Regulators appear likely to accept the financially beleaguered Postal Service's request for more freedom to raise the price of mailing letters. It would be the biggest change in the Postal Service's pricing system in nearly a half-century, allowing stamp prices to rise beyond the rate of inflation.

68. Train Employees For Excellence -

Billions of dollars are spent on marketing every year by businesses and institutions trying to convince potential customers that they are the preferred choice. However, after decades as an observant consumer, I have concluded that most businesses would have much more success if they invested a portion of that marketing budget and a little time into professional development for their employees.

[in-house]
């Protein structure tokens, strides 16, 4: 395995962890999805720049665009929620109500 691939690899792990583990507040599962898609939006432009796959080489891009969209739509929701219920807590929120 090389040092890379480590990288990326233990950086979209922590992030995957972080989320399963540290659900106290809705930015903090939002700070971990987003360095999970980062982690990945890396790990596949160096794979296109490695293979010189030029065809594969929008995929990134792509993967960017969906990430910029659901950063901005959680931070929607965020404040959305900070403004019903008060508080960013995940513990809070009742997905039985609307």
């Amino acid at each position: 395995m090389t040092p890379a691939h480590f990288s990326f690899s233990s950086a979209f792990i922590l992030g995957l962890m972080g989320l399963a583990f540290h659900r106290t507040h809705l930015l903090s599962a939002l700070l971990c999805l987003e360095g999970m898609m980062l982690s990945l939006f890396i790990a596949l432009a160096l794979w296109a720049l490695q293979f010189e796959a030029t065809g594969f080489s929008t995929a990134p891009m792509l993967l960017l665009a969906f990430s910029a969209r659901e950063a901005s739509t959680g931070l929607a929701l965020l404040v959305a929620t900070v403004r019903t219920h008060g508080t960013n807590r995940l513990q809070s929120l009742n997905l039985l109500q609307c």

69. Memphis Runners Grind at Boston Marathon and Beyond -

For runners, the Boston Marathon is about as sacred as a pilgrimage to Mecca for Muslims, or a trip to the Vatican for Catholics. Participants are venerated as somewhat divine among their comrades, and qualifying assuages any doubts about their right to claim the title “runner” when describing themselves to outsiders.

70. Casinos Embrace Esports Even as They Work to Understand It -

ATLANTIC CITY, N.J. (AP) – Casinos are slowly embracing competitive video game tournaments as a way to help their bottom lines, but the money is coming from renting hotel rooms to the young players and selling them food and drinks, not from turning them into gamblers.

71. What is MROI? -